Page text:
Good post from Hu Yoshida (thank you) on Thin Provisioning
As you may have read already, I led off my 2012 trends blog series with a post on a “Focus on increasing storage utilization.”
I have talked with many customers who have seen utilization of storage assets increase from 20% -30%, and 50% – 60% using efficiency tools such as thin provisioning, dynamic tiering, deduplication, and active archive. A comment from John Nicholson indicates that the problem of efficiency may be even greater than the problem of utilization, as he ponders “how 100TB of raw disk capacity turns into 15 TB of actual data with layers of thick provisioning, virtualization, and wasteful snapshots.”
Layers of thick provisioning can be eliminated by a combination of thin provisioning in the storage systems and APIs from file vendors. Storage systems that support thin provisioning can provision user requests for storage with virtual capacity until they actually write to the storage, then they will provide the physical storage as the data is written. The storage system will not be able to reclaim space that is deleted unless the file system informs the storage through an API or SCSI command. Storage systems that support thin provisioning can “thin” existing thick volumes, by moving them into a thin provisioned pool. As they move the pages or chunks, they can determine which pages or chunks have zero data and thin them from the volume. If the storage system is also capable of storage virtualization, then it can thin provision external storage that would otherwise need to be replaced to get this capability.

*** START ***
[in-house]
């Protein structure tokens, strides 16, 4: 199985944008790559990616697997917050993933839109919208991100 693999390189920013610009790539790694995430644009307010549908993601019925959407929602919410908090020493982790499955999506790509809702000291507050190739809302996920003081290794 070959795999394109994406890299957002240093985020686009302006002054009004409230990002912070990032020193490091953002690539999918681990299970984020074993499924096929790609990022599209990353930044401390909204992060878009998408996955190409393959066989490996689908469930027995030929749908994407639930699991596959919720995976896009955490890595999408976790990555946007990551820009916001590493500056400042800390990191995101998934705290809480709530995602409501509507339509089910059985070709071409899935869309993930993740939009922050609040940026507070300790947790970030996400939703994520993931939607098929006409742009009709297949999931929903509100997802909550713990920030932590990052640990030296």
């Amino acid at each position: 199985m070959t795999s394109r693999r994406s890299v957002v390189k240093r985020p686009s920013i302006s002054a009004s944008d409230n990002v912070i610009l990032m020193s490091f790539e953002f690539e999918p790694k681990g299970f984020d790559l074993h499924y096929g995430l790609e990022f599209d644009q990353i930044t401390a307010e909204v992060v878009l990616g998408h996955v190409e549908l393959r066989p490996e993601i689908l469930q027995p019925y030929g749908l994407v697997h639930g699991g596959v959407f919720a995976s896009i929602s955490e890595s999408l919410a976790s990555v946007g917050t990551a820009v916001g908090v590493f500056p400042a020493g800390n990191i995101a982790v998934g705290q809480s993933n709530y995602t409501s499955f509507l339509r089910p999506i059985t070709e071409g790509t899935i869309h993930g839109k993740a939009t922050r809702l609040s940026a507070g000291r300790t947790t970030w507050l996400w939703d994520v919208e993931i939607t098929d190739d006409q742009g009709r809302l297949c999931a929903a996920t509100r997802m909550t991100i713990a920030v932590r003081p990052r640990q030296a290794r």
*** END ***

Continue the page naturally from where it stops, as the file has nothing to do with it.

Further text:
Once a volume is thin provisioned, all the snapshots and moves of that volume become more efficient since all the allocated unused capacity has been eliminated. If the volume is composed of static data, data may be active but is not being updated, it could be moved into an active archive where only one copy is needed for redundancy and all those additional snapshots and backups can be eliminated.
Read on here